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On avoiding Hip Dumping, is this a good tip? - Page 9

post #241 of 254
Quote:
Originally Posted by justanotherskipro View Post

SMJ, read posts 213 and 223. Movements starting in the feet are what you guys are championing. I say it needs to be ongoing and simultaneous in the entire body. BTW, I didn't suggest anything about PMTS, PSIA is who I am referring to with the tipping originating in the feet and how that specific movement descriptor is being misrepresented to include all movements and thus erroneously suggesting all movements must start that low. That simply is not is the case.
Razie, As far as a lesson segment focusing on a particular body zone, it can be any part of the body. The practice of Isolating and developing a new movement pattern there and then incorporate it in the larger picture where the entire body is actively involved is the well worn path to success. so I really question why you seem to think I am suggesting a top first mantra. It is all situational and more options gives us the ability to handle more situations effectively.

JASP You are making another broad generalized statement. Can you describe a specific movement pattern that we have described in detail and specifically why you think we are missing the boat? One example. I bet you can't describe even one in detail that we have advocated. But please describe our complete point of view on a specific thing and then comment how you think we are in err and what YOUR movement pattern would be that allegedly uses more upper body coordination. I don't think you can describe even one thing correctly but these generalizations you keep making are getting tiring.
post #242 of 254
Quote:
Originally Posted by SkiMangoJazz View Post
 

JASP  the point has not been lost on anyone but you it seems.  No one said that the whole body doesn't participate, they only said that it starts with the feet.  Why do you keep saying the "leg only focus."  ?  

 

Where has anyone said "only."  ?

 

It's just weird to me, you're arguing against something that was never said.

 

Yes, curiouser and curiouser. If I remember correctly (and I have an excellent memory), JASP has written recently in this forum that one of the factors that motivates him to post is a desire to improve his written communications skills. It's not working.

post #243 of 254
Quote:
Originally Posted by HardDaysNight View Post
 

 

Yes, curiouser and curiouser. If I remember correctly (and I have an excellent memory), JASP has written recently in this forum that one of the factors that motivates him to post is a desire to improve his written communications skills. It's not working.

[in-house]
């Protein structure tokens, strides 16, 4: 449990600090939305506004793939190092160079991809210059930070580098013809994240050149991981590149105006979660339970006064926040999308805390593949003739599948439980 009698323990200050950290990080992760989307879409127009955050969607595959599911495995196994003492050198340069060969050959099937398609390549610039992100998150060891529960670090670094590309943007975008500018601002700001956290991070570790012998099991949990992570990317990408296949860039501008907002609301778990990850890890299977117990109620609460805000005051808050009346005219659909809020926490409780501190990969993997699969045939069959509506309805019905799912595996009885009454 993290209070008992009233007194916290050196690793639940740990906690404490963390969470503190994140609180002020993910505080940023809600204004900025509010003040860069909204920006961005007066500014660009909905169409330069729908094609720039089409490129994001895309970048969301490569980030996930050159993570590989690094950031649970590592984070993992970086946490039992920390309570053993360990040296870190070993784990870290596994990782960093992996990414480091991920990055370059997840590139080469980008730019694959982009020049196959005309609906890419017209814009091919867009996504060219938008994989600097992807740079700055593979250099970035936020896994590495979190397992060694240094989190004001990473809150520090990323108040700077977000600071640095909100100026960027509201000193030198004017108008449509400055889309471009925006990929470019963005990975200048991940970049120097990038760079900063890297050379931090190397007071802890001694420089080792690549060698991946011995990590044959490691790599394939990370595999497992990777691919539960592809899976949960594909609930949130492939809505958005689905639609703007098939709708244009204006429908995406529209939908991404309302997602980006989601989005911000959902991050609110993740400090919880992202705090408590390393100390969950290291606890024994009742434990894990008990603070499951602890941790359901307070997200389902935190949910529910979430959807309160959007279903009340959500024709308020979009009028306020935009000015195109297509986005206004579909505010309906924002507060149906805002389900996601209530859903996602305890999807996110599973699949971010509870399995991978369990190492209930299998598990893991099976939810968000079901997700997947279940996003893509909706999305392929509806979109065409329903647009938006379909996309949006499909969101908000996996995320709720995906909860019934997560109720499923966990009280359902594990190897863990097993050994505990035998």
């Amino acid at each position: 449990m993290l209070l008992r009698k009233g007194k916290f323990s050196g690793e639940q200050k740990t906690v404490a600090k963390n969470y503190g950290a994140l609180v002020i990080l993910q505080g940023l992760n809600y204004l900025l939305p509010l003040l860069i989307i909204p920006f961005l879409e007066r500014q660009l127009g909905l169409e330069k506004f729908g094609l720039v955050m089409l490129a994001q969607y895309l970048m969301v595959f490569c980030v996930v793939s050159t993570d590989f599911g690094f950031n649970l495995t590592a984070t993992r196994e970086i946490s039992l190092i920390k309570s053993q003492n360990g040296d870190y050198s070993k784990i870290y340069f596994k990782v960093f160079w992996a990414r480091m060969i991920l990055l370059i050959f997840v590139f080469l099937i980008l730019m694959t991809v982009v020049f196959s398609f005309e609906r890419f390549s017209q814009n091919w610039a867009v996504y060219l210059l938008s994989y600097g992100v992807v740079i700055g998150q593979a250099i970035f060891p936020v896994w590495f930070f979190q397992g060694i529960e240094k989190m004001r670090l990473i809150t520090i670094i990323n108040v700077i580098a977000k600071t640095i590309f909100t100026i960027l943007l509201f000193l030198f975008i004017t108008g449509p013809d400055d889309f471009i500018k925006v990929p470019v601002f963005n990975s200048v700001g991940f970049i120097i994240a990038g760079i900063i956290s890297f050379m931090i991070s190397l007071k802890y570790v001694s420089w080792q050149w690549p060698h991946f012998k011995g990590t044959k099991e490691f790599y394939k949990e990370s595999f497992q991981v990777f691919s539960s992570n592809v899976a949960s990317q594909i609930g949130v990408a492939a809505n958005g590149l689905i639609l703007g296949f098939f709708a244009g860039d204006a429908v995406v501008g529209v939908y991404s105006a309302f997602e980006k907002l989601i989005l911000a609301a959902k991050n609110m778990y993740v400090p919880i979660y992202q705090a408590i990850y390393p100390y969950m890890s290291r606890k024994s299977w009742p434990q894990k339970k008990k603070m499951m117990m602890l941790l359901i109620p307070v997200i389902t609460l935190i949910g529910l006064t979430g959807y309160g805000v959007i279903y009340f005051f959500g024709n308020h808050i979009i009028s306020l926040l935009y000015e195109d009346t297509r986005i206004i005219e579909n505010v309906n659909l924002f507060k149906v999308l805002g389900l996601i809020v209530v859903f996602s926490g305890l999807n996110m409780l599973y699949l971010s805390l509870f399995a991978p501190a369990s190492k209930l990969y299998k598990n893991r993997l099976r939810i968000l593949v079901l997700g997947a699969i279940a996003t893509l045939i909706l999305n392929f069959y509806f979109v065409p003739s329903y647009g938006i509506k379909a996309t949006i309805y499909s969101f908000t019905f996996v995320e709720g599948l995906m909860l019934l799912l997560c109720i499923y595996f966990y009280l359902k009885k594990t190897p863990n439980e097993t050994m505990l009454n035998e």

His writing skills can be very good, I believe it's his reading skills that are sometimes subpar.

post #244 of 254

  I helped a Level 2 today who is working on teaching progressions for her L3 exam. One progression she wanted to work on was turn initiation. I gave her a short talk on Direction Domain and Time Domain and then we went to work...

 

  Step one was moving to the bof of the new outside along the longitudinal axis of the ski (D.D.) at the top of the turn to pressure the tip(s).

 

  Step two was sideslips with an emphasis on the hips moving down the fall line first to flatten the skis such that it was a perpendicular movement of the CM--relative to step one (and was purely T.D.).

 

  Step three was to split the difference between the two so that the "forward movement" was more or less a blend of steps 1 and 2. This last step requires an anticipated/properly positioned upper so that the pelvis aims towards the apex at the time of the movement into the new turn. 

 

   How's that for focusing on the upper? The whole body is engaged at every moment in skiing, but it is not always appropriate or even possible to get a student to focus on their entire bodies--that's why we break things down into smaller "bite-sized" movements, so as not to overwhelm them. Perhaps as @chad  says, we are multitaskers by nature (as humans), but I'm not so sure that focusing on the whole is always the best approach.....

 

   zenny

post #245 of 254
BTS, I used to teach everything you guys have suggested. As most of us did. We moved away from that because it was producing some very static torsos among our students.
One very important drill I learned from Bob is one footed sideslips on the flattest terrain you can find. Foot and lower half movements without the pelvis and the rest of the upper half moving simultaneously over the ski result in failure to accomplish this very simple task. Ric Vetromile does the same drill BTW. As do many examiner and demo team members and coaches. And that is only one such drill. Same goes for my Hula drill. The feet articulate as a consequence of the hips swinging through that circle. Trying to produce the same results by flexing and extending the legs results in failure to do the task.
That's only two drills BTS, but I mentioned a new thread a while back to discuss activities.
post #246 of 254
To address the "isolate to develop" concept read your 96 Alpine Manual. It is hardly a nebulous and unclear concept. Nor is it a plug and play progression. It is a teaching technique we use to this day. Do your homework BTS, it's painfully obvious you haven't.
Edited by justanotherskipro - 3/4/14 at 10:44am
post #247 of 254
Quote:
Originally Posted by justanotherskipro View Post

BTS, I used to teach everything you guys have suggested. As most of us did. We moved away from that because it was producing some very static torsos among our students.